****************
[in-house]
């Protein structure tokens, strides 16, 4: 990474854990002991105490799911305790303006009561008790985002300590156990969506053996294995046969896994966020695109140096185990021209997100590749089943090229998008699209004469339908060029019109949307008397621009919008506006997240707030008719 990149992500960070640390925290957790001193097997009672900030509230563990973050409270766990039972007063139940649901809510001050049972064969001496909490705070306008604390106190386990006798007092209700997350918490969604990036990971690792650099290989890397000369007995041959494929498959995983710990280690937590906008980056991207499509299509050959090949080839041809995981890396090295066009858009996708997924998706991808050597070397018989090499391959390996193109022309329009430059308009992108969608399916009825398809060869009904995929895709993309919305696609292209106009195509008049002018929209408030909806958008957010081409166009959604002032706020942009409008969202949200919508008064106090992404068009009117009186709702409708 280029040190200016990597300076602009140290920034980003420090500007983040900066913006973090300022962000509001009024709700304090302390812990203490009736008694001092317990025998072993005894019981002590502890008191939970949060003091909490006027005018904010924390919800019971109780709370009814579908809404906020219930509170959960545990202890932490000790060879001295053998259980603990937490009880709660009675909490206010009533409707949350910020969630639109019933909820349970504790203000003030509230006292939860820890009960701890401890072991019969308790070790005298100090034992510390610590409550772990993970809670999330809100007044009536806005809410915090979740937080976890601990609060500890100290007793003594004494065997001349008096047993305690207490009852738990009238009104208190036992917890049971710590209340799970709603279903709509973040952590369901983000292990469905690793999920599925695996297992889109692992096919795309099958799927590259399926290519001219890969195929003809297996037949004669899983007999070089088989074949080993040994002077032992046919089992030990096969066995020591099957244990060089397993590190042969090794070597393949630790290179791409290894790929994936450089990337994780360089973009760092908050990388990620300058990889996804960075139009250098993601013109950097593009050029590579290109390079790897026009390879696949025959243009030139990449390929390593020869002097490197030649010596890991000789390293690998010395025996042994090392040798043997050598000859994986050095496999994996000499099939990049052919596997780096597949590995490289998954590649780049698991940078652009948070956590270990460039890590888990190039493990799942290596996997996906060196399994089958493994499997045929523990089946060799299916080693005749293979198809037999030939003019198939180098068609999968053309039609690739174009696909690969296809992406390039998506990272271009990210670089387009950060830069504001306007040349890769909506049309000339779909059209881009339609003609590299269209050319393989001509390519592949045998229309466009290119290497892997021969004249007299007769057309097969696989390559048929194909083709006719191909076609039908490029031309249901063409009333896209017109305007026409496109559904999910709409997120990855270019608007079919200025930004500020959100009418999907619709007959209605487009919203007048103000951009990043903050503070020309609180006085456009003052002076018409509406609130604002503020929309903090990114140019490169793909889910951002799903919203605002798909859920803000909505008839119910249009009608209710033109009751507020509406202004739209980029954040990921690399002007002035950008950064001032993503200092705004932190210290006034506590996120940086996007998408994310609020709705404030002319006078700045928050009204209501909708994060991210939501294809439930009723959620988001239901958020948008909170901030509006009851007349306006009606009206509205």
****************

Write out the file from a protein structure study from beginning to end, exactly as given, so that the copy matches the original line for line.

[in-house]
């Protein structure tokens, strides 16, 4: 990474854990002991105490799911305790303006009561008790985002300590156990969506053996294995046969896994966020695109140096185990021209997100590749089943090229998008699209004469339908060029019109949307008397621009919008506006997240707030008719 990149992500960070640390925290957790001193097997009672900030509230563990973050409270766990039972007063139940649901809510001050049972064969001496909490705070306008604390106190386990006798007092209700997350918490969604990036990971690792650099290989890397000369007995041959494929498959995983710990280690937590906008980056991207499509299509050959090949080839041809995981890396090295066009858009996708997924998706991808050597070397018989090499391959390996193109022309329009430059308009992108969608399916009825398809060869009904995929895709993309919305696609292209106009195509008049002018929209408030909806958008957010081409166009959604002032706020942009409008969202949200919508008064106090992404068009009117009186709702409708 280029040190200016990597300076602009140290920034980003420090500007983040900066913006973090300022962000509001009024709700304090302390812990203490009736008694001092317990025998072993005894019981002590502890008191939970949060003091909490006027005018904010924390919800019971109780709370009814579908809404906020219930509170959960545990202890932490000790060879001295053998259980603990937490009880709660009675909490206010009533409707949350910020969630639109019933909820349970504790203000003030509230006292939860820890009960701890401890072991019969308790070790005298100090034992510390610590409550772990993970809670999330809100007044009536806005809410915090979740937080976890601990609060500890100290007793003594004494065997001349008096047993305690207490009852738990009238009104208190036992917890049971710590209340799970709603279903709509973040952590369901983000292990469905690793999920599925695996297992889109692992096919795309099958799927590259399926290519001219890969195929003809297996037949004669899983007999070089088989074949080993040994002077032992046919089992030990096969066995020591099957244990060089397993590190042969090794070597393949630790290179791409290894790929994936450089990337994780360089973009760092908050990388990620300058990889996804960075139009250098993601013109950097593009050029590579290109390079790897026009390879696949025959243009030139990449390929390593020869002097490197030649010596890991000789390293690998010395025996042994090392040798043997050598000859994986050095496999994996000499099939990049052919596997780096597949590995490289998954590649780049698991940078652009948070956590270990460039890590888990190039493990799942290596996997996906060196399994089958493994499997045929523990089946060799299916080693005749293979198809037999030939003019198939180098068609999968053309039609690739174009696909690969296809992406390039998506990272271009990210670089387009950060830069504001306007040349890769909506049309000339779909059209881009339609003609590299269209050319393989001509390519592949045998229309466009290119290497892997021969004249007299007769057309097969696989390559048929194909083709006719191909076609039908490029031309249901063409009333896209017109305007026409496109559904999910709409997120990855270019608007079919200025930004500020959100009418999907619709007959209605487009919203007048103000951009990043903050503070020309609180006085456009003052002076018409509406609130604002503020929309903090990114140019490169793909889910951002799903919203605002798909859920803000909505008839119910249009009608209710033109009751507020509406202004739209980029954040990921690399002007002035950008950064001032993503200092705004932190210290006034506590996120940086996007998408994310609020709705404030002319006078700045928050009204209501909708994060991210939501294809439930009723959620988001239901958020948008909170901030509006009851007349306006009606009206509205």